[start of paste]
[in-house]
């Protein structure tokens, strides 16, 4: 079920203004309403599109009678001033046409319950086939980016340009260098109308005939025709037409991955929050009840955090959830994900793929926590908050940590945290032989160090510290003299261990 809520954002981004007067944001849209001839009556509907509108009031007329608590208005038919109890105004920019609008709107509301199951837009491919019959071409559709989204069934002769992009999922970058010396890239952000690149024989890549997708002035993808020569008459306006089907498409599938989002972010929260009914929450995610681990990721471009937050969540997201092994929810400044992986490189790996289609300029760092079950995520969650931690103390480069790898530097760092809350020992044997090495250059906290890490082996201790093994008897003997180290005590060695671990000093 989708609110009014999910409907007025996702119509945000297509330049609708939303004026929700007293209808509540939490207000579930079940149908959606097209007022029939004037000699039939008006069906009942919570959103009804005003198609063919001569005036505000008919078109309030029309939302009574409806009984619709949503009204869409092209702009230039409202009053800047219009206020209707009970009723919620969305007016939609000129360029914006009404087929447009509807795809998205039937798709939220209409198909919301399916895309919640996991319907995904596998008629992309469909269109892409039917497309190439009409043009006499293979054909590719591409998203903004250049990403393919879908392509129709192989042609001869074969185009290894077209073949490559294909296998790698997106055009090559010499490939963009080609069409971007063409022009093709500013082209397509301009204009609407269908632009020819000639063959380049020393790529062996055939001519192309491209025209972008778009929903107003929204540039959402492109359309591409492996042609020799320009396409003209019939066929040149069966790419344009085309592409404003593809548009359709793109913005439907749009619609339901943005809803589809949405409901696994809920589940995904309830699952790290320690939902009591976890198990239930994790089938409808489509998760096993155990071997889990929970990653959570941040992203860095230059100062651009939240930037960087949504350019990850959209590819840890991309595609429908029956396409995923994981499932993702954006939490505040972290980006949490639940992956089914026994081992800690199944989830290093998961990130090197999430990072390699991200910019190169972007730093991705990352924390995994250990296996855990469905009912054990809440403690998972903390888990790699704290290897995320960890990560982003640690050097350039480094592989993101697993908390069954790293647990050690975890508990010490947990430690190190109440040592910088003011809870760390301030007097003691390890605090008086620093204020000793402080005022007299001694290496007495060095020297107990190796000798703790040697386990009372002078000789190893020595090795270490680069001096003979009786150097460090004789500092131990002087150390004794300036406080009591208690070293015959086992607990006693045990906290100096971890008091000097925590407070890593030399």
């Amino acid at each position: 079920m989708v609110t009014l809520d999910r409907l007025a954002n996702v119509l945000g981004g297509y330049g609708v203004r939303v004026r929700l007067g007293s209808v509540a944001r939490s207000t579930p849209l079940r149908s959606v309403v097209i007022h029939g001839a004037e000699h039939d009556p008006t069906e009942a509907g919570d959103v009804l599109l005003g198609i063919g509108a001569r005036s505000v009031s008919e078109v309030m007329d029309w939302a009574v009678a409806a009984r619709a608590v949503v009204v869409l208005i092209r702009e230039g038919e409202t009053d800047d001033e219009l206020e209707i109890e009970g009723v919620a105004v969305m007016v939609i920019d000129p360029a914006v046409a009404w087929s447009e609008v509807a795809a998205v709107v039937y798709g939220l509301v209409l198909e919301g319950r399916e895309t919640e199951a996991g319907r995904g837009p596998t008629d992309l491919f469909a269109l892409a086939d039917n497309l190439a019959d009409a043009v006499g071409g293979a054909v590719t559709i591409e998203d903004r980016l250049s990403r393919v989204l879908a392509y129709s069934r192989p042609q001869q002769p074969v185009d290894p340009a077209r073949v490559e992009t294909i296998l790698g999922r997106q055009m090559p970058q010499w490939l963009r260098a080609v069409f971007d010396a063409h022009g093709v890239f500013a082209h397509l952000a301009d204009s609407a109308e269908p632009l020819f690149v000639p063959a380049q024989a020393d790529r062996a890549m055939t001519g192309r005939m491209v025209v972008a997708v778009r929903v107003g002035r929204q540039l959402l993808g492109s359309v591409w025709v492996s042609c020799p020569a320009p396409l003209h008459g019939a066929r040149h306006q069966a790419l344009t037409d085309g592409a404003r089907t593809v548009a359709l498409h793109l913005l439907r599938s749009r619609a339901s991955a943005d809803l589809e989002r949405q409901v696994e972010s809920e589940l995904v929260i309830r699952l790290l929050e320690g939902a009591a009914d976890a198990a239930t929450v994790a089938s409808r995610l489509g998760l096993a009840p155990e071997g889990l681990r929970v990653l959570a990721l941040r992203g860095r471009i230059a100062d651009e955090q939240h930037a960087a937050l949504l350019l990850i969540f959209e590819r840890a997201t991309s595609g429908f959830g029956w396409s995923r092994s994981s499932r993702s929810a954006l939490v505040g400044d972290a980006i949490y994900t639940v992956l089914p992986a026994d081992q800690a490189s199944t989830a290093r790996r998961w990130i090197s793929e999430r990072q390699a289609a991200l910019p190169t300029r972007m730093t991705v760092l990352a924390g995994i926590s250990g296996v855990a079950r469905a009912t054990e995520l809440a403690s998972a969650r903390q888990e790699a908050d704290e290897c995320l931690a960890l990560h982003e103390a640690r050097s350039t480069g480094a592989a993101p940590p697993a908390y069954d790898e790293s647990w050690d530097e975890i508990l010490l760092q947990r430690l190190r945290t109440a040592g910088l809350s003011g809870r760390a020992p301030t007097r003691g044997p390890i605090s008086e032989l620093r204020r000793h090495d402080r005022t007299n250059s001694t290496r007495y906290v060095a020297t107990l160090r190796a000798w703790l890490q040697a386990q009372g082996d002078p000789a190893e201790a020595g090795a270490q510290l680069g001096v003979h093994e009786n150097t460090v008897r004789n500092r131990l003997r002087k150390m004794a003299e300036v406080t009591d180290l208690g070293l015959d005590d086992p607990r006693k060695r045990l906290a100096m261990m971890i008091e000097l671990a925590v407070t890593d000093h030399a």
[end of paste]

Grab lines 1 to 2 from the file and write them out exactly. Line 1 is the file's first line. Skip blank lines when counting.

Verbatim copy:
[in-house]
């Protein structure tokens, strides 16, 4: 079920203004309403599109009678001033046409319950086939980016340009260098109308005939025709037409991955929050009840955090959830994900793929926590908050940590945290032989160090510290003299261990 809520954002981004007067944001849209001839009556509907509108009031007329608590208005038919109890105004920019609008709107509301199951837009491919019959071409559709989204069934002769992009999922970058010396890239952000690149024989890549997708002035993808020569008459306006089907498409599938989002972010929260009914929450995610681990990721471009937050969540997201092994929810400044992986490189790996289609300029760092079950995520969650931690103390480069790898530097760092809350020992044997090495250059906290890490082996201790093994008897003997180290005590060695671990000093 989708609110009014999910409907007025996702119509945000297509330049609708939303004026929700007293209808509540939490207000579930079940149908959606097209007022029939004037000699039939008006069906009942919570959103009804005003198609063919001569005036505000008919078109309030029309939302009574409806009984619709949503009204869409092209702009230039409202009053800047219009206020209707009970009723919620969305007016939609000129360029914006009404087929447009509807795809998205039937798709939220209409198909919301399916895309919640996991319907995904596998008629992309469909269109892409039917497309190439009409043009006499293979054909590719591409998203903004250049990403393919879908392509129709192989042609001869074969185009290894077209073949490559294909296998790698997106055009090559010499490939963009080609069409971007063409022009093709500013082209397509301009204009609407269908632009020819000639063959380049020393790529062996055939001519192309491209025209972008778009929903107003929204540039959402492109359309591409492996042609020799320009396409003209019939066929040149069966790419344009085309592409404003593809548009359709793109913005439907749009619609339901943005809803589809949405409901696994809920589940995904309830699952790290320690939902009591976890198990239930994790089938409808489509998760096993155990071997889990929970990653959570941040992203860095230059100062651009939240930037960087949504350019990850959209590819840890991309595609429908029956396409995923994981499932993702954006939490505040972290980006949490639940992956089914026994081992800690199944989830290093998961990130090197999430990072390699991200910019190169972007730093991705990352924390995994250990296996855990469905009912054990809440403690998972903390888990790699704290290897995320960890990560982003640690050097350039480094592989993101697993908390069954790293647990050690975890508990010490947990430690190190109440040592910088003011809870760390301030007097003691390890605090008086620093204020000793402080005022007299001694290496007495060095020297107990190796000798703790040697386990009372002078000789190893020595090795270490680069001096003979009786150097460090004789500092131990002087150390004794300036406080009591208690070293015959086992607990006693045990906290100096971890008091000097925590407070890593030399």